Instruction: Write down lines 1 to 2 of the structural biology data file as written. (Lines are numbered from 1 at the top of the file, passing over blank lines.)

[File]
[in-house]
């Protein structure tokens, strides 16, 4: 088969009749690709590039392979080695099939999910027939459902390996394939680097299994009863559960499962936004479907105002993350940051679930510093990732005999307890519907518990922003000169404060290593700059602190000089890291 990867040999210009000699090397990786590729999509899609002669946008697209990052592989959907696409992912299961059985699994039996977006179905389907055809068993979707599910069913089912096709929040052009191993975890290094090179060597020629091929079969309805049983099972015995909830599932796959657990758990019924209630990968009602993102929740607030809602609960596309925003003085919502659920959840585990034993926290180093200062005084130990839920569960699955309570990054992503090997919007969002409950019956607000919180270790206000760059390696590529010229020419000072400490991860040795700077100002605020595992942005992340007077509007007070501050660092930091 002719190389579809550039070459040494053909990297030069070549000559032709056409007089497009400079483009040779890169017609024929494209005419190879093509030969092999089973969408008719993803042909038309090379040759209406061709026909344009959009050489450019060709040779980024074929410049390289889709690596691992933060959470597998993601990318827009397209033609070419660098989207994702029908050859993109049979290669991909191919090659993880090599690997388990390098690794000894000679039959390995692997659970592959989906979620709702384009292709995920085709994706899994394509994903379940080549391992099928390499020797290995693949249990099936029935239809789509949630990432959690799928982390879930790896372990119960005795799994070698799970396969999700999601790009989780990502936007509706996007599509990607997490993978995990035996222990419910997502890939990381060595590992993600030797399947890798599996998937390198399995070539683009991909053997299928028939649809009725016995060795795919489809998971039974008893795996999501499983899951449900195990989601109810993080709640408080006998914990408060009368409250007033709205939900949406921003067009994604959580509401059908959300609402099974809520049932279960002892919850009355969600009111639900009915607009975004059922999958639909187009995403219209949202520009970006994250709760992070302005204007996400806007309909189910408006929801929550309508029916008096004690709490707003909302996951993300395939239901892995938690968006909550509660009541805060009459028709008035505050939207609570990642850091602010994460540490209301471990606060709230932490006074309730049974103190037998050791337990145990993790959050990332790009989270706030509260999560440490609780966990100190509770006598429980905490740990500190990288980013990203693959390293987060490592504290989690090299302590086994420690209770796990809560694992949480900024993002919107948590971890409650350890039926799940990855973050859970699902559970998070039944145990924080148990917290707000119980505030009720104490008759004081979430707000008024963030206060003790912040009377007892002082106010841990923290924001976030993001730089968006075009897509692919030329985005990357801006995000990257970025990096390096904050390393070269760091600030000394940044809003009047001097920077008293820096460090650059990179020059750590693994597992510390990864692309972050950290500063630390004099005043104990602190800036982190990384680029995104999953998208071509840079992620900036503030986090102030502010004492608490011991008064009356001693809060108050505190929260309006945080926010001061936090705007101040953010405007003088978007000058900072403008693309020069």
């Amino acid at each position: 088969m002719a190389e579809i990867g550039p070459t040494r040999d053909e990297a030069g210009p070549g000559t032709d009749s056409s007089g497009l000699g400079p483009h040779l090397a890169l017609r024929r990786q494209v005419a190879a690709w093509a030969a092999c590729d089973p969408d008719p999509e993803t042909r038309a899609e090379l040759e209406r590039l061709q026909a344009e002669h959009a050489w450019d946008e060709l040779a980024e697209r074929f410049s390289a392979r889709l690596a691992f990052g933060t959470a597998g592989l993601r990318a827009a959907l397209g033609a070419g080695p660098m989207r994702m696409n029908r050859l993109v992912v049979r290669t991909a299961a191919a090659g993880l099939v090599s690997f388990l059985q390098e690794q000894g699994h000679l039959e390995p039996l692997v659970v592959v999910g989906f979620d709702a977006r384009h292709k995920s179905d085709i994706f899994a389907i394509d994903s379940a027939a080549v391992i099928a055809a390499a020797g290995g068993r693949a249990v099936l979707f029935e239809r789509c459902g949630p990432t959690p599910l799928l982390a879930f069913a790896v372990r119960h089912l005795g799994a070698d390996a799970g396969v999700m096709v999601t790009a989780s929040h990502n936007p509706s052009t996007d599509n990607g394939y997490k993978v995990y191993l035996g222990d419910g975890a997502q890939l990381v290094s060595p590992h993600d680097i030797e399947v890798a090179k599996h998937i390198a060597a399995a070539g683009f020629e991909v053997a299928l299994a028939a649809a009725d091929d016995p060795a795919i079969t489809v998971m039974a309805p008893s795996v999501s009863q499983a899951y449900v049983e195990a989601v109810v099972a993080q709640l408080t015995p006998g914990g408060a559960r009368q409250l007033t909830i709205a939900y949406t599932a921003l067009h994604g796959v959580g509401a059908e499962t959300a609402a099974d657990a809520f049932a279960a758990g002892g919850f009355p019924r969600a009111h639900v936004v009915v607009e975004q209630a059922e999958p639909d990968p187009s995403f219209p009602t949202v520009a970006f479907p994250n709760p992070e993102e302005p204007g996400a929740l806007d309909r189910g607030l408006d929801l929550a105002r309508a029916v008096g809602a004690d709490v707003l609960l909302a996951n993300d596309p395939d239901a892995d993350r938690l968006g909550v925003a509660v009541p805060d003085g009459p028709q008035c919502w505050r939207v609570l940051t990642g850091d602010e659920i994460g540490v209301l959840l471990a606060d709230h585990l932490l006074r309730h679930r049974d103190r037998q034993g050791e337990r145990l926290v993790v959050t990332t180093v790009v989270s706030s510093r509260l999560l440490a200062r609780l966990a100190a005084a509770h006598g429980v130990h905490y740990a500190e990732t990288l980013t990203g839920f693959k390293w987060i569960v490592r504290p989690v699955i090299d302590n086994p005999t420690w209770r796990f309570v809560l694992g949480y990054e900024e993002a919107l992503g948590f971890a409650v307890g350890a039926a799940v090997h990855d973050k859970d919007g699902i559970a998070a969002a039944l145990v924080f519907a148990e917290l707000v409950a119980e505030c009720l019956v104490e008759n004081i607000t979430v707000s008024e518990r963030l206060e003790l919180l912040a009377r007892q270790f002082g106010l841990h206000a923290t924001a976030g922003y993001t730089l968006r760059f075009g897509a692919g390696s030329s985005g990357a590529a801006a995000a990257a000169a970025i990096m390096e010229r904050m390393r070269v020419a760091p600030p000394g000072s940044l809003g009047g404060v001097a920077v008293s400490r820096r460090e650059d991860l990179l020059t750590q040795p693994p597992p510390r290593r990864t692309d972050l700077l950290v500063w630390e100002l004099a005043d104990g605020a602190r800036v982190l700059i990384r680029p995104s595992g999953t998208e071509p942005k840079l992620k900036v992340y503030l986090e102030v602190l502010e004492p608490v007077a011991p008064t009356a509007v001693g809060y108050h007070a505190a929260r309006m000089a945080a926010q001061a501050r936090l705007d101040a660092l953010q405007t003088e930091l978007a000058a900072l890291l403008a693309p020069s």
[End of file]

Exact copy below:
[in-house]
């Protein structure tokens, strides 16, 4: 088969009749690709590039392979080695099939999910027939459902390996394939680097299994009863559960499962936004479907105002993350940051679930510093990732005999307890519907518990922003000169404060290593700059602190000089890291 990867040999210009000699090397990786590729999509899609002669946008697209990052592989959907696409992912299961059985699994039996977006179905389907055809068993979707599910069913089912096709929040052009191993975890290094090179060597020629091929079969309805049983099972015995909830599932796959657990758990019924209630990968009602993102929740607030809602609960596309925003003085919502659920959840585990034993926290180093200062005084130990839920569960699955309570990054992503090997919007969002409950019956607000919180270790206000760059390696590529010229020419000072400490991860040795700077100002605020595992942005992340007077509007007070501050660092930091 002719190389579809550039070459040494053909990297030069070549000559032709056409007089497009400079483009040779890169017609024929494209005419190879093509030969092999089973969408008719993803042909038309090379040759209406061709026909344009959009050489450019060709040779980024074929410049390289889709690596691992933060959470597998993601990318827009397209033609070419660098989207994702029908050859993109049979290669991909191919090659993880090599690997388990390098690794000894000679039959390995692997659970592959989906979620709702384009292709995920085709994706899994394509994903379940080549391992099928390499020797290995693949249990099936029935239809789509949630990432959690799928982390879930790896372990119960005795799994070698799970396969999700999601790009989780990502936007509706996007599509990607997490993978995990035996222990419910997502890939990381060595590992993600030797399947890798599996998937390198399995070539683009991909053997299928028939649809009725016995060795795919489809998971039974008893795996999501499983899951449900195990989601109810993080709640408080006998914990408060009368409250007033709205939900949406921003067009994604959580509401059908959300609402099974809520049932279960002892919850009355969600009111639900009915607009975004059922999958639909187009995403219209949202520009970006994250709760992070302005204007996400806007309909189910408006929801929550309508029916008096004690709490707003909302996951993300395939239901892995938690968006909550509660009541805060009459028709008035505050939207609570990642850091602010994460540490209301471990606060709230932490006074309730049974103190037998050791337990145990993790959050990332790009989270706030509260999560440490609780966990100190509770006598429980905490740990500190990288980013990203693959390293987060490592504290989690090299302590086994420690209770796990809560694992949480900024993002919107948590971890409650350890039926799940990855973050859970699902559970998070039944145990924080148990917290707000119980505030009720104490008759004081979430707000008024963030206060003790912040009377007892002082106010841990923290924001976030993001730089968006075009897509692919030329985005990357801006995000990257970025990096390096904050390393070269760091600030000394940044809003009047001097920077008293820096460090650059990179020059750590693994597992510390990864692309972050950290500063630390004099005043104990602190800036982190990384680029995104999953998208071509840079992620900036503030986090102030502010004492608490011991008064009356001693809060108050505190929260309006945080926010001061936090705007101040953010405007003088978007000058900072403008693309020069």